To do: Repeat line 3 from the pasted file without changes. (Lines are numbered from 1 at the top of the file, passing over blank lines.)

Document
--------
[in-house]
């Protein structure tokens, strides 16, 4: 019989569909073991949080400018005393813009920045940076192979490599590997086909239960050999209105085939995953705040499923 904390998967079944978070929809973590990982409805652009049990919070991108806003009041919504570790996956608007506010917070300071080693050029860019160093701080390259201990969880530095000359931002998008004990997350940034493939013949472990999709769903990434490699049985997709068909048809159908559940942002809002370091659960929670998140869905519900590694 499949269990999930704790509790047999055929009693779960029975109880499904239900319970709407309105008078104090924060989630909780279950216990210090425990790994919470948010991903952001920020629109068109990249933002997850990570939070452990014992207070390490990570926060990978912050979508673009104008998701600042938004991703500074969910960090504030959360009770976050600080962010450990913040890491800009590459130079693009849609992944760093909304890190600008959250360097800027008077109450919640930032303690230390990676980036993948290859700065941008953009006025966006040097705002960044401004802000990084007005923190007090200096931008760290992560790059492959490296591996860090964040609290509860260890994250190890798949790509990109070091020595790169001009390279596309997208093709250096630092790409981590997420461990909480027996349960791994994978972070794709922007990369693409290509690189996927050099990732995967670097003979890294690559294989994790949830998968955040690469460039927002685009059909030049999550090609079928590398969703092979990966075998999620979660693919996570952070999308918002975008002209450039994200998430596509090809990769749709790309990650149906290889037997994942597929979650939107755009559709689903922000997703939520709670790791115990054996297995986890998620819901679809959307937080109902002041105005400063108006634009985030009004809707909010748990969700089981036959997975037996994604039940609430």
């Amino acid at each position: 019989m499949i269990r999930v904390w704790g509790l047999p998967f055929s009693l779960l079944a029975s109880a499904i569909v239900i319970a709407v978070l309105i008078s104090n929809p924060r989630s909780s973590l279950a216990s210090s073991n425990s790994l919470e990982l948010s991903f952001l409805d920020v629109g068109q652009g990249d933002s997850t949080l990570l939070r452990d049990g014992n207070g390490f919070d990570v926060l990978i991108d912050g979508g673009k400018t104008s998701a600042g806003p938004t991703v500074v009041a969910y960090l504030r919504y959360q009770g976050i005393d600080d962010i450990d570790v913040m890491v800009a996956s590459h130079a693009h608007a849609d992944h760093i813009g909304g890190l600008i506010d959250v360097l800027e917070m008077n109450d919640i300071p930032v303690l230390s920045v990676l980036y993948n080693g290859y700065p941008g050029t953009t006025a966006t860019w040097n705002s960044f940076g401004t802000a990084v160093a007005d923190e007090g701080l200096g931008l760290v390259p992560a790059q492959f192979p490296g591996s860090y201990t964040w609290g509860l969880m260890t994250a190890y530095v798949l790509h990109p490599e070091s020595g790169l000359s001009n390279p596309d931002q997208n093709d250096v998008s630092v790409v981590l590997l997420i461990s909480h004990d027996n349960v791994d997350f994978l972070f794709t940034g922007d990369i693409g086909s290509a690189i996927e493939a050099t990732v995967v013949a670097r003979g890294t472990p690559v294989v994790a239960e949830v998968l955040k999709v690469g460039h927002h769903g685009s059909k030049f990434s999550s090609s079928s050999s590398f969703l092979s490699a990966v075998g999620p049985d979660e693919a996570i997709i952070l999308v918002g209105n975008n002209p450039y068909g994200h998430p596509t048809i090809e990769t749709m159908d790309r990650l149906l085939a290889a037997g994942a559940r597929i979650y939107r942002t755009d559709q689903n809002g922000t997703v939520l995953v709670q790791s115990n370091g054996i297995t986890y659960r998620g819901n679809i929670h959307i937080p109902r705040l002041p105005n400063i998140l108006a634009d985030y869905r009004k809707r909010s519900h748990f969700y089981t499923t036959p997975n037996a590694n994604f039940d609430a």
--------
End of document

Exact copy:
């Amino acid at each position: 019989m499949i269990r999930v904390w704790g509790l047999p998967f055929s009693l779960l079944a029975s109880a499904i569909v239900i319970a709407v978070l309105i008078s104090n929809p924060r989630s909780s973590l279950a216990s210090s073991n425990s790994l919470e990982l948010s991903f952001l409805d920020v629109g068109q652009g990249d933002s997850t949080l990570l939070r452990d049990g014992n207070g390490f919070d990570v926060l990978i991108d912050g979508g673009k400018t104008s998701a600042g806003p938004t991703v500074v009041a969910y960090l504030r919504y959360q009770g976050i005393d600080d962010i450990d570790v913040m890491v800009a996956s590459h130079a693009h608007a849609d992944h760093i813009g909304g890190l600008i506010d959250v360097l800027e917070m008077n109450d919640i300071p930032v303690l230390s920045v990676l980036y993948n080693g290859y700065p941008g050029t953009t006025a966006t860019w040097n705002s960044f940076g401004t802000a990084v160093a007005d923190e007090g701080l200096g931008l760290v390259p992560a790059q492959f192979p490296g591996s860090y201990t964040w609290g509860l969880m260890t994250a190890y530095v798949l790509h990109p490599e070091s020595g790169l000359s001009n390279p596309d931002q997208n093709d250096v998008s630092v790409v981590l590997l997420i461990s909480h004990d027996n349960v791994d997350f994978l972070f794709t940034g922007d990369i693409g086909s290509a690189i996927e493939a050099t990732v995967v013949a670097r003979g890294t472990p690559v294989v994790a239960e949830v998968l955040k999709v690469g460039h927002h769903g685009s059909k030049f990434s999550s090609s079928s050999s590398f969703l092979s490699a990966v075998g999620p049985d979660e693919a996570i997709i952070l999308v918002g209105n975008n002209p450039y068909g994200h998430p596509t048809i090809e990769t749709m159908d790309r990650l149906l085939a290889a037997g994942a559940r597929i979650y939107r942002t755009d559709q689903n809002g922000t997703v939520l995953v709670q790791s115990n370091g054996i297995t986890y659960r998620g819901n679809i929670h959307i937080p109902r705040l002041p105005n400063i998140l108006a634009d985030y869905r009004k809707r909010s519900h748990f969700y089981t499923t036959p997975n037996a590694n994604f039940d609430a």